Bill would bring an unwelcome change


There is not a "consensus" to enforce "balance" in custody cases, despite the headline on the March 8 column by Gail Rosenblum. With more than 30 years representing moms and dads in family law matters, I oppose the change advocated by Rosenblum.

Under the current law, families who chose to parent equally while they were married will continue to parent equally after they divorce; the court will not force them to select a primary parent. Those families will rarely, if ever, need assistance from the court.

However, many families chose to have one parent primarily responsible for parenting. The proposed statute will force those families to parent equally following the divorce, despite the disruption that the parenting change may create for the children.

And if those parents lack the ability to communicate well with each other, which is not uncommon in divorcing families, those children will be in the middle of the conflict.


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Robert Bruininks

Please also focus on the good he's done


While Star Tribune reporters are focusing on former University of Minnesota President Robert Bruininks' recent financial arrangements ("Bruininks steered funds to his new U post," March 8), they might also look into his record prior to entering administration.

Minnesotans should be reminded that Bruininks was recognized as one of the most important world leaders in special education.

His scholarship and extraordinary grantsmanship developed the university's Institute on Community Integration, which has helped countless parents, educators and people with disabilities. We are lucky he's a loyal Minnesotan and will stay on at the U in a new capacity.


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Marriage amendment

Professor's argument didn't quite add up


St. Thomas philosophy Prof. Stephen J. Heaney, in his March 8 counterpoint about the marriage amendment, attributed virtually every failure of society to the collapse of marriage -- presumably heterosexual marriage.

He pointed out that heterosexual intercourse usually results in pregnancy, and that children who grow up in broken homes are generally worse off than those who grow up in married households.

Therefore, homosexuals shouldn't be allowed to marry.

Does anyone else see the non sequitur here? True, allowing same-sex couples to marry will probably not fix any troubled heterosexual marriages, but I have yet to read any coherent evidence that it damages them.

My partner and I are into our 25th year together. It's more reasonable to suggest that our hard-won success as a couple could serve as a positive role model for the yet-to-be-married heterosexuals around us.


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Birth control

Remember, it's not just for worry-free sex


"Birth control" medications are not used only to prevent pregnancy. There are many reasons why a woman may need access to them. In high school, I and my daughter both needed to use birth-control pills to lessen the excruciating pain of menstrual cramps.

Some women need to regulate their monthly cycles. These medications can ease the abnormal bleeding that occurs for some women during the month. I am sure there are many other uses for these medications.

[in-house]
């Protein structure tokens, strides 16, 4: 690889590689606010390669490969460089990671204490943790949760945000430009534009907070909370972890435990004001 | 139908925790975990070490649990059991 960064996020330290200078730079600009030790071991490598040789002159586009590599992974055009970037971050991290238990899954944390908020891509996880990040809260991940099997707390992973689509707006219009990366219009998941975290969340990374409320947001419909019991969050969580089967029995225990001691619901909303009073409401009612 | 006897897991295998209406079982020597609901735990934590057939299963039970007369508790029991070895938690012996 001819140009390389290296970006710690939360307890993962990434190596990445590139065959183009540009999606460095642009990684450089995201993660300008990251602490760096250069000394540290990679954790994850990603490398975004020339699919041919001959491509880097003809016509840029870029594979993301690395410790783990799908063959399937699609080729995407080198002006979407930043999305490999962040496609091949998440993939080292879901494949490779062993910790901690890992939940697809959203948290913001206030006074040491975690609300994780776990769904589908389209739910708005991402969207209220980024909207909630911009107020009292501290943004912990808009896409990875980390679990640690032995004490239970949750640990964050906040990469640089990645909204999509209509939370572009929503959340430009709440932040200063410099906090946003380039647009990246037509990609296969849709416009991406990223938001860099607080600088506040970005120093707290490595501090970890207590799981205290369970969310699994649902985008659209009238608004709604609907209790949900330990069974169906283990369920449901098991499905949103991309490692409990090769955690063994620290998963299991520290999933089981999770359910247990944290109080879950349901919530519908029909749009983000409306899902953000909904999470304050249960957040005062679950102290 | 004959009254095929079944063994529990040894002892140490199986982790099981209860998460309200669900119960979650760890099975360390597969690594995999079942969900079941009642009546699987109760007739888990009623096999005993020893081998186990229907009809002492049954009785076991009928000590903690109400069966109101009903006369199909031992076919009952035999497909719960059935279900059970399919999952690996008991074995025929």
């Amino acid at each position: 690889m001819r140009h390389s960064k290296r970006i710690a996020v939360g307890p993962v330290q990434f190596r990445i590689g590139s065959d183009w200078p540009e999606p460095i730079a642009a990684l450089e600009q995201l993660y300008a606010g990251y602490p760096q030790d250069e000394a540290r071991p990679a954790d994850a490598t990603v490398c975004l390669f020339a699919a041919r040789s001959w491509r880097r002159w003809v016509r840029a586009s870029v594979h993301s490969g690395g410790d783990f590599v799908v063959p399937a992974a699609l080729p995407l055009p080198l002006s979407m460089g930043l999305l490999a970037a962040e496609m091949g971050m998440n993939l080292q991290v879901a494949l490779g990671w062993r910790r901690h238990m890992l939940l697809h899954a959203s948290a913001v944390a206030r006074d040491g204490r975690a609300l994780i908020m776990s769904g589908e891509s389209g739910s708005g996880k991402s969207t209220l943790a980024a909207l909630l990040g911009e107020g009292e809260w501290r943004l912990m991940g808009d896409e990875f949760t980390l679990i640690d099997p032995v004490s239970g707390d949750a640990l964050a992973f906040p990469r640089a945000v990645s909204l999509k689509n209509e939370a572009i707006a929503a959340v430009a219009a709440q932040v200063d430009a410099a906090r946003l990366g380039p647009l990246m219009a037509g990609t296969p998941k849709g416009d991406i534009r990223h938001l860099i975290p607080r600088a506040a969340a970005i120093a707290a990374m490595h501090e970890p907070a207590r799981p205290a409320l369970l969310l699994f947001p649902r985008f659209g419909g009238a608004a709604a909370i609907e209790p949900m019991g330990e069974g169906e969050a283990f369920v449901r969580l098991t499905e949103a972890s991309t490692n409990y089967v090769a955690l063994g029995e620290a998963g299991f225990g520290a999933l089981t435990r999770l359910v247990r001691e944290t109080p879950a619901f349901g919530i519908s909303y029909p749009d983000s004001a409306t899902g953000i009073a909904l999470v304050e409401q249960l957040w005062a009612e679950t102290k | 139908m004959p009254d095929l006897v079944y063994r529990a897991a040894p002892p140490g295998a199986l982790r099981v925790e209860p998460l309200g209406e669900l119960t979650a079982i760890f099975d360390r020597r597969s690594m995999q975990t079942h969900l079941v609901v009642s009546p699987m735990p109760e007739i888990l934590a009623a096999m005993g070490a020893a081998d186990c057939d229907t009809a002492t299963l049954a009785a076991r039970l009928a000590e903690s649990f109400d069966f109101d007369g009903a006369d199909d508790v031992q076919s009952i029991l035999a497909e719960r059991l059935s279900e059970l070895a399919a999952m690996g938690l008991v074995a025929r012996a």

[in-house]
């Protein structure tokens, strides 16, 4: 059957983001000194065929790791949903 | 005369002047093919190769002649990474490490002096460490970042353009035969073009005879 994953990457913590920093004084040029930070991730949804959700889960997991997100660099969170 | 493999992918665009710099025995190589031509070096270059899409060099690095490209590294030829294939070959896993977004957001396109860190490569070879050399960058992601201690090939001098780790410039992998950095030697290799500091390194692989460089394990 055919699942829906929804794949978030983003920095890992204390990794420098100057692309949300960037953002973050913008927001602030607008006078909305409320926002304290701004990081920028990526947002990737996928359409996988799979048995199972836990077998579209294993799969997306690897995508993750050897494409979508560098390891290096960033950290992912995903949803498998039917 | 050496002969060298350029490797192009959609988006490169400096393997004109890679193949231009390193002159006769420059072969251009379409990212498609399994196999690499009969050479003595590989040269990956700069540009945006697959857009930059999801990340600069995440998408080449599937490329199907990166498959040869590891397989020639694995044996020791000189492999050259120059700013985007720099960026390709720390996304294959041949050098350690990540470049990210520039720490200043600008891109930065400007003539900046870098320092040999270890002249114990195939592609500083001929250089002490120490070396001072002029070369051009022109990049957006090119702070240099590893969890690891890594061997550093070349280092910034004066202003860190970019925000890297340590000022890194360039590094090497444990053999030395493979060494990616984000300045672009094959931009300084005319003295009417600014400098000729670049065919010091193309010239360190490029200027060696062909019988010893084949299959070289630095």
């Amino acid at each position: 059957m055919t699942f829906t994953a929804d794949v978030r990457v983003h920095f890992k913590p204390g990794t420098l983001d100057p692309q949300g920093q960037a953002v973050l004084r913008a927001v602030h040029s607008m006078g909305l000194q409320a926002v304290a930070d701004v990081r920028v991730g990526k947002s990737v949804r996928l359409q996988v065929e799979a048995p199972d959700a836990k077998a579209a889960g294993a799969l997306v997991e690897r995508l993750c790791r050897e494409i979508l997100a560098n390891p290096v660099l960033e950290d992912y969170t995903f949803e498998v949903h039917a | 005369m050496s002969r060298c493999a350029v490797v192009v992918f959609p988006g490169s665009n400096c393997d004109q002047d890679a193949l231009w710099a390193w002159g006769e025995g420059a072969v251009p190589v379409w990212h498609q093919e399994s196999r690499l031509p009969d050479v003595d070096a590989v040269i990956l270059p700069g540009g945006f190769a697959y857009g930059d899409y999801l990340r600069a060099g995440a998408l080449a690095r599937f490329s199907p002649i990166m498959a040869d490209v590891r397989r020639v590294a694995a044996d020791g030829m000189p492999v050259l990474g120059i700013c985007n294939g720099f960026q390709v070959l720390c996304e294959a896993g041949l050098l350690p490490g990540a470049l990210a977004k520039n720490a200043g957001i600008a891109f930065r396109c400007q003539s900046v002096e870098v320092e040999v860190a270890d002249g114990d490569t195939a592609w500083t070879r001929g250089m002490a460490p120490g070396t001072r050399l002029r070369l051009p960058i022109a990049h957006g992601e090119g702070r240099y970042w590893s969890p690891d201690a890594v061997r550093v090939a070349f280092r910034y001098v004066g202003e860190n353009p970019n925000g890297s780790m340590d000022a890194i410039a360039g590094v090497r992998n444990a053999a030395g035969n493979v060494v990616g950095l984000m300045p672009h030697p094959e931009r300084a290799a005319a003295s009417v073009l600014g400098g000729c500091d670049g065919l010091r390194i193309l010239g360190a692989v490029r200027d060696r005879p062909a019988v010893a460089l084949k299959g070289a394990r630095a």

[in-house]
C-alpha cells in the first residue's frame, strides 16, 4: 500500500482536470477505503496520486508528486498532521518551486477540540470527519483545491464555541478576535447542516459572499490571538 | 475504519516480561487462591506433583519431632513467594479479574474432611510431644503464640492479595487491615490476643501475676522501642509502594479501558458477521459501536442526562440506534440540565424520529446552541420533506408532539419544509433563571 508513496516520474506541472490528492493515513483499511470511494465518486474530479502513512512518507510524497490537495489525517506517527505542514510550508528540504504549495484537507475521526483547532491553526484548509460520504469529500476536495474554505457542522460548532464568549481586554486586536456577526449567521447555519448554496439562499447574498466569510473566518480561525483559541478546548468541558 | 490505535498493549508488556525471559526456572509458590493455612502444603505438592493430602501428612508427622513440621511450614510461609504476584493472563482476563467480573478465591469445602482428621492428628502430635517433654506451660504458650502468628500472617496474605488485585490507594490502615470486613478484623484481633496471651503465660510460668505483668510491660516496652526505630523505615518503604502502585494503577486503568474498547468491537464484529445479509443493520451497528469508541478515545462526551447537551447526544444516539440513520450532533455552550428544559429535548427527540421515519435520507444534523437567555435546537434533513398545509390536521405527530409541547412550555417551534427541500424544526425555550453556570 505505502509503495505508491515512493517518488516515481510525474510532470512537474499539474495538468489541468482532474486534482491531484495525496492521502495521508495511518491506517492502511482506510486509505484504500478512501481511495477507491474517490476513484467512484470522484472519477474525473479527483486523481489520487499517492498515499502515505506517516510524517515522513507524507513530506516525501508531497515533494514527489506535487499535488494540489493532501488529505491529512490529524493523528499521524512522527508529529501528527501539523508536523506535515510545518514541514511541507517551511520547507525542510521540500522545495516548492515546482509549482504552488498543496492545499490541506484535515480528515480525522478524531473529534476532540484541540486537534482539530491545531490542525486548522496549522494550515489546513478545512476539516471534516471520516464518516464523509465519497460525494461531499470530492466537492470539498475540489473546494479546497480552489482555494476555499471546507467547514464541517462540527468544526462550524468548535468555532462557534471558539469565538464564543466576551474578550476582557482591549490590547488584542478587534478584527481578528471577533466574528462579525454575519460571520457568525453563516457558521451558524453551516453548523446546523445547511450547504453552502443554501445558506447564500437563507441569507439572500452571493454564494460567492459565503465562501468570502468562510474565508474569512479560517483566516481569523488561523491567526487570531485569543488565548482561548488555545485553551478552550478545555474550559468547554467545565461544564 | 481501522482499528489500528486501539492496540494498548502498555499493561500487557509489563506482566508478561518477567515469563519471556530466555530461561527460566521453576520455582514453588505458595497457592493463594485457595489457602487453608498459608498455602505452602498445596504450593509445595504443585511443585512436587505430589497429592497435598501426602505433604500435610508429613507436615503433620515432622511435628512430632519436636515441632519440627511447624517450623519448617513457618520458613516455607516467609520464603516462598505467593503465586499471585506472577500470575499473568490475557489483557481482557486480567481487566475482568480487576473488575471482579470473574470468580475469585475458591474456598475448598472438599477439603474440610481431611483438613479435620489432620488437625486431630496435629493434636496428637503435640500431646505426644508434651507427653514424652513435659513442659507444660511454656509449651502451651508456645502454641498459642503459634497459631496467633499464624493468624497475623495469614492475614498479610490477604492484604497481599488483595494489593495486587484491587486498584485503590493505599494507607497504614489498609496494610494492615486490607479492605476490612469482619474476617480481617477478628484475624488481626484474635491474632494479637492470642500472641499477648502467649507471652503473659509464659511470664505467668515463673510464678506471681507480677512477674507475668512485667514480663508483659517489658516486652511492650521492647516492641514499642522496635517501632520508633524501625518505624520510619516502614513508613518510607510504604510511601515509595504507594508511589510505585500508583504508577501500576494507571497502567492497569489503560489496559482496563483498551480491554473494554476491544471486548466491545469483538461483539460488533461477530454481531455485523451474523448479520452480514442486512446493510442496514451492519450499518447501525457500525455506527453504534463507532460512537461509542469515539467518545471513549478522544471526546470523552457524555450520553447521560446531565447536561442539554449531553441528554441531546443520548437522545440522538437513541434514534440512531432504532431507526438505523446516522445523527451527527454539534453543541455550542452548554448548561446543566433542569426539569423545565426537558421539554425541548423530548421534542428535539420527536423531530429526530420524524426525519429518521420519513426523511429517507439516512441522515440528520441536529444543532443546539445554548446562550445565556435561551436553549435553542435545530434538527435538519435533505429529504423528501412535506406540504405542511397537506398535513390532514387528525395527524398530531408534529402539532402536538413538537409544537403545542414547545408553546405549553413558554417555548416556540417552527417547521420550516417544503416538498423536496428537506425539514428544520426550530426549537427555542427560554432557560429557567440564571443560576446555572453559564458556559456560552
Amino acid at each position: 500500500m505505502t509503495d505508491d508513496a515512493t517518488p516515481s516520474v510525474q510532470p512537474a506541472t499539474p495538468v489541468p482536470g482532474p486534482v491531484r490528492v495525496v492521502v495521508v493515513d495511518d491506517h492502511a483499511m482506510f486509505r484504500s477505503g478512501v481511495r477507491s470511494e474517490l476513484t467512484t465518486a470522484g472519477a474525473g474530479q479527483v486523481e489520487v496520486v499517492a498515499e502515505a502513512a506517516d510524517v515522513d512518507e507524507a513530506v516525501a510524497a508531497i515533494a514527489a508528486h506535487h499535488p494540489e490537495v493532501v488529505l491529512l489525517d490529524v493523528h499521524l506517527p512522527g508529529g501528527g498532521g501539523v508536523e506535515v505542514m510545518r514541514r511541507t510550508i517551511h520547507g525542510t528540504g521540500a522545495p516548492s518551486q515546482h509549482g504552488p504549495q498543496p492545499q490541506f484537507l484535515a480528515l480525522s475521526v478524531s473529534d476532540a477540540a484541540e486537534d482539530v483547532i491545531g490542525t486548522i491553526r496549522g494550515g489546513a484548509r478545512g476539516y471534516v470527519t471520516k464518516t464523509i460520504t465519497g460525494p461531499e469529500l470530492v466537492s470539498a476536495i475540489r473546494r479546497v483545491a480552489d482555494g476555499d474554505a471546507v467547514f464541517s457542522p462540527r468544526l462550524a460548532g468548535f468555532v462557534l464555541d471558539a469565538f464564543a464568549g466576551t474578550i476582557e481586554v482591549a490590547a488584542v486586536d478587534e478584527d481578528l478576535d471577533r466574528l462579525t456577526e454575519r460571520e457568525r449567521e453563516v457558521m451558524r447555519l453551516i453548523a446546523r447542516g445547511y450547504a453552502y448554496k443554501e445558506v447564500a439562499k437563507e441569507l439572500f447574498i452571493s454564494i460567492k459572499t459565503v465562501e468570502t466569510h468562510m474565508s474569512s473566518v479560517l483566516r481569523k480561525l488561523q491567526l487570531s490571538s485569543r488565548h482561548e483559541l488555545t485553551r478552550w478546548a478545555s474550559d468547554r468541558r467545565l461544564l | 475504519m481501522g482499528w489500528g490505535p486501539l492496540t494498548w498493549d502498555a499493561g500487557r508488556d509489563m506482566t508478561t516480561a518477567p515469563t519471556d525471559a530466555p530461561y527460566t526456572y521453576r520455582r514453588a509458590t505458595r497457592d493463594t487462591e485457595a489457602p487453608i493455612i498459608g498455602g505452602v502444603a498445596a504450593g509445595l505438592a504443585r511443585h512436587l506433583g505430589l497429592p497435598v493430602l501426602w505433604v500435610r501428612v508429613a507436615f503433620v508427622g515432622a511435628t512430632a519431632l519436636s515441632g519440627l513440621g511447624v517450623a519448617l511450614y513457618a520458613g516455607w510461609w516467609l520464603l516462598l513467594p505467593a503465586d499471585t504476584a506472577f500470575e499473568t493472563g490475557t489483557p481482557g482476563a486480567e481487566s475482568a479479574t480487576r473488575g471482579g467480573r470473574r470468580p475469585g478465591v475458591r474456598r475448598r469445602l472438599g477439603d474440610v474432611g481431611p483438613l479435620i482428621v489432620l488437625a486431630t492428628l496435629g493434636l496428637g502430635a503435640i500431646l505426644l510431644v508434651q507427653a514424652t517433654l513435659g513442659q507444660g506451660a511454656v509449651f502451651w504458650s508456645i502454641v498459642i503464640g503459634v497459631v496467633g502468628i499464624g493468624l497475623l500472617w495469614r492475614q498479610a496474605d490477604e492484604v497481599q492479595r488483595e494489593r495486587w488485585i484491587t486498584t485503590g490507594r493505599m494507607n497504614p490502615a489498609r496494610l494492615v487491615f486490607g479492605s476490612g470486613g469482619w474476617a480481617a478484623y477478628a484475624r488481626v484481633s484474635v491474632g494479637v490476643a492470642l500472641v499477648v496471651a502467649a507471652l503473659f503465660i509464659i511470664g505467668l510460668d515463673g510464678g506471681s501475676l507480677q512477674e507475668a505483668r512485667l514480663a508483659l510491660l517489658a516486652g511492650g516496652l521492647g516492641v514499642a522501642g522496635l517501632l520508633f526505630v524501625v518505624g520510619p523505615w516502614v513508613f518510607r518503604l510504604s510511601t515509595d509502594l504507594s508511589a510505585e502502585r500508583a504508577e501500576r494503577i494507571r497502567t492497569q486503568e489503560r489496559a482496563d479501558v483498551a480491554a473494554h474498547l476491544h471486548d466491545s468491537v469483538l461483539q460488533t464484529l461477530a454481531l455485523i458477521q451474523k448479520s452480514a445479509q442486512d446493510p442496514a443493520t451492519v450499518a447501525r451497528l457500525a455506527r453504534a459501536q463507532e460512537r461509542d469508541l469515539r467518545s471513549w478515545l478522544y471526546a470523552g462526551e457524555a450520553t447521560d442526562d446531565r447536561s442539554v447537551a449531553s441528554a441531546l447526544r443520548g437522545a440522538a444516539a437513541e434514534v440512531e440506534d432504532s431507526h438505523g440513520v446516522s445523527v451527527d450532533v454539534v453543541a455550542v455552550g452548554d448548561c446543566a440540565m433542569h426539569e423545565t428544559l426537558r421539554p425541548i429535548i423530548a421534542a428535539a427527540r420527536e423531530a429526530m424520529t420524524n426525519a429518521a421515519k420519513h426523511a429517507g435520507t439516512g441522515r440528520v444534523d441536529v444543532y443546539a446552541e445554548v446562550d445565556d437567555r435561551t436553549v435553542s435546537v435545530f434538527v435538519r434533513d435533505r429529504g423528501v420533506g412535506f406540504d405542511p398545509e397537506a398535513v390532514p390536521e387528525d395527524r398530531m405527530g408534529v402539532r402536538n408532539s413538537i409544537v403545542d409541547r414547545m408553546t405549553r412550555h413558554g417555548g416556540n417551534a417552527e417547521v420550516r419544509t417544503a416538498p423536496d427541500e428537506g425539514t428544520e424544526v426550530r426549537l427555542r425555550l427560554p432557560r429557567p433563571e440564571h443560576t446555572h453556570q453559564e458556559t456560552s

I do not have a copay when I get medication for my blood pressure nor when I need an antibiotic, so why should women have to pay one for a medication that does the same thing -- resolves or regulates a body function?

I am not sure, but I doubt that men pay a copay to get Viagra. It is time to come out of the dark ages and realize that women are not asking for anything special here, just what the rest of us take for granted from our health insurance.


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Will Minnesota get caught on its heels?


A few days ago, 10 of Minnesota's manufacturing organizations combined with the Minnesota Children's Museum to sponsor a legislative reception designed to familiarize lawmakers and public officials with the economic importance of and opportunities in Minnesota's manufacturing industries. Manufacturing, after all, has been an important force in bringing prosperity to all of Minnesota.

The reception was a well-planned and highly publicized event, and several of the state's manufacturing companies put up interesting exhibits that will run at the museum until June. In spite of many promises to attend, only one legislator was there -- for maybe 10 minutes.

In a peripherally related event, our family has recently spent some time in Omaha because of a medical situation. Omaha is prosperous, with robust industry, fine hospitals and vibrant shopping centers.

Nebraska has an unemployment rate about half that of the United States as a whole and, while we were there, it gave employers a two-months hiatus on contributing to the unemployment compensation fund because the money wasn't needed. Unburdened by the distraction of major-league sports teams, Nebraskans simply work.

Situations like the rampant disinterest in the manufacturing reception are discouraging to manufacturers but should be worrying to the rest of us. Fifty years ago, we had a more prominent Honeywell, Control Data, Pillsbury, Data 100, Univac and two major airlines headquartered here.

Now, our industrial economy is much weaker, and we are talking about providing half a billion dollars in public subsidy to duplicate a stadium that already exists for an activity that produces concussions, sometimes by design ("Saints got paid for hits that hurt," March 3).

Sometimes, I wish that the citizens, legislators and public officials of Minnesota would stop tailgating and get back to work -- building the strong economy that interested major-league sports teams in this area in the first place.